Citigroup Inc.’s Mexican unit, Banamex, is likely to attract offers of about $7 billion to $8 billion as the field of bidders narrows, according to people familiar with the matter.
Grupo Financiero Banorte, Carlos Slim’s Grupo Financiero Inbursa, mining tycoon German Larrea and Grupo Financiero Mifel are still in the running.
Slim, with a net worth of $73.5 billion, and Larrea — who when combined with his family has about $24.3 billion, according to the Bloomberg Billionaires Index — are Latin America’s two richest people.
The sale process remains underway and offers for the unit may change.
New York-based Citigroup launched the sale of its retail Banamex unit at the start of the year after its share of Mexican deposits dropped nearly 10% in the two decades since the 2001 purchase of Banco Nacional de Mexico. Banorte, which is Mexico’s second-biggest bank by total loans, trailing only Banco Bilbao Vizcaya Argentaria, has been seen as top contender for Banamex.
Banco Santander SA said on July 22 it was eliminated from the bidding process. A $6 billion offer from Spanish bank was rejected by Citigroup
The sale process has been sluggish. Meanwhile, Citigroup has considered a deal to buy Deutsche Bank AG’s Mexican unit to more quickly obtain a license for operations there focused on institutional clients and private banking.
Citi is well into sales process and is working through regulatory and legal issues, CEO Jane Fraser said on a conference call discussing bank’s second-quarter results. Fraser said franchise is “more than maintaining its value” as they work to separate the businesses that are up for sale from what they want to keep in Mexico.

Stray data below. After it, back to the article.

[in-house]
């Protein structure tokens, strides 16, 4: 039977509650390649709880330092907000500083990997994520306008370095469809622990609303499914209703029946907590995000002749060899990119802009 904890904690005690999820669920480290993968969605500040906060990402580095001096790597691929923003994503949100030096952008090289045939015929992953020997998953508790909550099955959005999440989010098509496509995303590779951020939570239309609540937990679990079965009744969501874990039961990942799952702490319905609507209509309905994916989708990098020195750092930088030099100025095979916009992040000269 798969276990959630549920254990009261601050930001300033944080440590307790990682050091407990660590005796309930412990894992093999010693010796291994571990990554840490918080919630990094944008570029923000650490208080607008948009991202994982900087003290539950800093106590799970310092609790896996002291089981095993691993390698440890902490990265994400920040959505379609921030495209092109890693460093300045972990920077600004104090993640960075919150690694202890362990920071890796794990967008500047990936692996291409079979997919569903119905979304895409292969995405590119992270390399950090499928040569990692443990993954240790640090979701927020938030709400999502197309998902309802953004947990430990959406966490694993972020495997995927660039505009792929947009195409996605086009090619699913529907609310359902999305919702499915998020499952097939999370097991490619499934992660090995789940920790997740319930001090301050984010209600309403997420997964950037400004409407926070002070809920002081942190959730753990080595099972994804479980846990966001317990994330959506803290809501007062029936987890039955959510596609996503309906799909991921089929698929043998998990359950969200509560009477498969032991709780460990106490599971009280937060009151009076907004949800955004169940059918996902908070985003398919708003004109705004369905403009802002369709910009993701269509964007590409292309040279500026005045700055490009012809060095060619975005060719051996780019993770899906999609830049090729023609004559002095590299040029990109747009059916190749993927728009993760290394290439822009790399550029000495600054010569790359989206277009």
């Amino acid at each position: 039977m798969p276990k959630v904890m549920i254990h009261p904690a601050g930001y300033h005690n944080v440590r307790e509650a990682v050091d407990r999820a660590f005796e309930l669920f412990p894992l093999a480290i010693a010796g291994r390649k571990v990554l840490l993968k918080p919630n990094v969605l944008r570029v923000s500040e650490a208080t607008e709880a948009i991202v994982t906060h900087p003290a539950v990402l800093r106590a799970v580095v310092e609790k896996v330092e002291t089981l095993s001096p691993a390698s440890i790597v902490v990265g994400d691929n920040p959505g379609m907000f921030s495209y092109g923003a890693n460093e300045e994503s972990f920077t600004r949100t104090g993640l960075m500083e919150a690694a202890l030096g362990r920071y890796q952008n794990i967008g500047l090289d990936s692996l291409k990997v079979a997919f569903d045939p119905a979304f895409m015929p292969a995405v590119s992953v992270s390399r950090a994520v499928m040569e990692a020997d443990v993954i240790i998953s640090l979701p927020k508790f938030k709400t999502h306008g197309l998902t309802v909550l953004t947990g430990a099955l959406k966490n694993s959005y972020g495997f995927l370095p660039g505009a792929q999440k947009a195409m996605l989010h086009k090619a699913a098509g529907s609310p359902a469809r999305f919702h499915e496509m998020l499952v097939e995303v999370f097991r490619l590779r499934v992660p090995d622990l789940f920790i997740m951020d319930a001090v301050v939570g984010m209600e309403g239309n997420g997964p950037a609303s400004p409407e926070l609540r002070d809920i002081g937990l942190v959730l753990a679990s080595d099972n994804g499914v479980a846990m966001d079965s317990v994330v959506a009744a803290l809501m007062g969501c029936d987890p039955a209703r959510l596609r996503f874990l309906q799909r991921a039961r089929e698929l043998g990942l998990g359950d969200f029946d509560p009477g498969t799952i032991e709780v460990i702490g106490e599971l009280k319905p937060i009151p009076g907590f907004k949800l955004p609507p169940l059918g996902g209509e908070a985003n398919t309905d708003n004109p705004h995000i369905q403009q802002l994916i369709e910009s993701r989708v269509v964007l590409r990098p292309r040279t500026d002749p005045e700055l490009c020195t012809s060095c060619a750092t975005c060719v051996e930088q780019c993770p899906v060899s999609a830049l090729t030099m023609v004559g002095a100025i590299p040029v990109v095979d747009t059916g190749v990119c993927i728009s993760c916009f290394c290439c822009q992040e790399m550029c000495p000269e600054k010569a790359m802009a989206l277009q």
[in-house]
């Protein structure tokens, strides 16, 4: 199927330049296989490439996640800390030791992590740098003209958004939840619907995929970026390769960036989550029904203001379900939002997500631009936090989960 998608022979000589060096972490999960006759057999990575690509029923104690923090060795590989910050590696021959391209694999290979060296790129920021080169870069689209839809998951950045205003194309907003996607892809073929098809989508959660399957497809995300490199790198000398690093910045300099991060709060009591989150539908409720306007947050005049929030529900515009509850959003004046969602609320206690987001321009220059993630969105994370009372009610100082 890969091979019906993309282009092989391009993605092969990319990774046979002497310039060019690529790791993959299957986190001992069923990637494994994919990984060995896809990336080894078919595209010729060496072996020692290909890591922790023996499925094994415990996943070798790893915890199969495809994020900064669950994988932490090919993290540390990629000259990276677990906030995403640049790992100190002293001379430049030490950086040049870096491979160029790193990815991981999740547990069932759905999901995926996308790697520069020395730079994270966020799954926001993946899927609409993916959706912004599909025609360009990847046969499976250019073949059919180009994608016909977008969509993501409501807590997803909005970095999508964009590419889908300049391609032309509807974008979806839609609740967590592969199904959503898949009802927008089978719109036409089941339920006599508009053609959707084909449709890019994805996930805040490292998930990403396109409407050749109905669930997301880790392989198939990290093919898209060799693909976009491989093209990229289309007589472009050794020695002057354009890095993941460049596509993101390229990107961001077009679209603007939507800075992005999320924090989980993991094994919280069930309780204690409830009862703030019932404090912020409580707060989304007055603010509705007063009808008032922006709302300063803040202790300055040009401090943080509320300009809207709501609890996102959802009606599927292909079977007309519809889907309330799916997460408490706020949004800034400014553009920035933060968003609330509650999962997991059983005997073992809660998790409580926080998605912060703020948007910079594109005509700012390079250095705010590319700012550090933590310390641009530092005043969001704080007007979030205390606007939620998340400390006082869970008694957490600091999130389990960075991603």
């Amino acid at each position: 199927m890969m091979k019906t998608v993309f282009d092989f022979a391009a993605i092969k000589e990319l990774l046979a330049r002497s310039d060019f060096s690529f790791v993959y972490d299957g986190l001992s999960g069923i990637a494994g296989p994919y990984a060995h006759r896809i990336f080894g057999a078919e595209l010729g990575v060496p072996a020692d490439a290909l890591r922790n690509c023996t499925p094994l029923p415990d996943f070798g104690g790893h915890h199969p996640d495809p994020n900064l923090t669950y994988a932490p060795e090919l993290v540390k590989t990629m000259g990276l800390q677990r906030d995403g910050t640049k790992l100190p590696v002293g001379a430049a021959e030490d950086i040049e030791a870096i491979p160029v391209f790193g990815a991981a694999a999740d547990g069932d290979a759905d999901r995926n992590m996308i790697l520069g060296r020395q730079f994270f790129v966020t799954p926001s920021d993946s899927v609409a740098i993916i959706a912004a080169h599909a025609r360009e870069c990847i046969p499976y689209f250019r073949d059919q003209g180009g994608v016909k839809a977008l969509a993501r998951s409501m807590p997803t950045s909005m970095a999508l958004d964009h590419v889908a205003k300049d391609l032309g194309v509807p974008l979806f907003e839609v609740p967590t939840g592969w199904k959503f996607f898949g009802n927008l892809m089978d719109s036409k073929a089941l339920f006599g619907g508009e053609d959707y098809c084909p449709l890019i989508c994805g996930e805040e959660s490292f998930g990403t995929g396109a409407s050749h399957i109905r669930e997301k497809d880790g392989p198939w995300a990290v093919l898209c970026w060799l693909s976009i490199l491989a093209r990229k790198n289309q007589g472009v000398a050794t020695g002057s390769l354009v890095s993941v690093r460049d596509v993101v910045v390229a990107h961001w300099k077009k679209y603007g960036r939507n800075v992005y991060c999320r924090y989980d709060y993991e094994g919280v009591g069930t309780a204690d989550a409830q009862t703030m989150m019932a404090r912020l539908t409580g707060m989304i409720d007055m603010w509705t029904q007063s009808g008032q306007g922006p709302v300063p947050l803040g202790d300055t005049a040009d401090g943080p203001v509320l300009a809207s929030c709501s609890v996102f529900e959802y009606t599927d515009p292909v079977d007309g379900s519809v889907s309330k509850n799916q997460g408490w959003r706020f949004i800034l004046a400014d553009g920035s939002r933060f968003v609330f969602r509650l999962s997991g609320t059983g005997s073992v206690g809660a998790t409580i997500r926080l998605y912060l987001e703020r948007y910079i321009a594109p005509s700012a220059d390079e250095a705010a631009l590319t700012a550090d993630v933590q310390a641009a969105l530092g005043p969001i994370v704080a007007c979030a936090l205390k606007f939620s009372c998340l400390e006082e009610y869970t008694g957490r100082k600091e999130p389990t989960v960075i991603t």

Frank Aguado, the head of investor relations at Inbursa, said last week that the company is interested in purchasing Banamex only at a “reasonable” price. He told analysts on a call that Inbursa is inviting other Mexican businessmen to join its bid, but that there is no set group yet.
Larrea, who controls Grupo Mexico, a copper miner, has hired Grupo Aeromexico SAB Chairman Javier Arrigunaga as well as Pedro Aspe to advise him, the people said. Aspe served as Mexican finance minister when Banamex and other lenders were re-privatized in 1991 after being nationalized during a financial crisis a decade earlier.
Arrigunaga had led Citibanamex from 2010 until he stepped down in 2014 amid the fallout of allegations of $400 million in fraudulent loans to oil-services provider Oceanografia SA. Oceanografia denied wrongdoing and noted that ongoing cases have yet to lead to any ruling against the company since they were first brought in 2014.
The two join as advisers along with Barclays Plc, which Bloomberg previously reported was helping Larrea with his bid.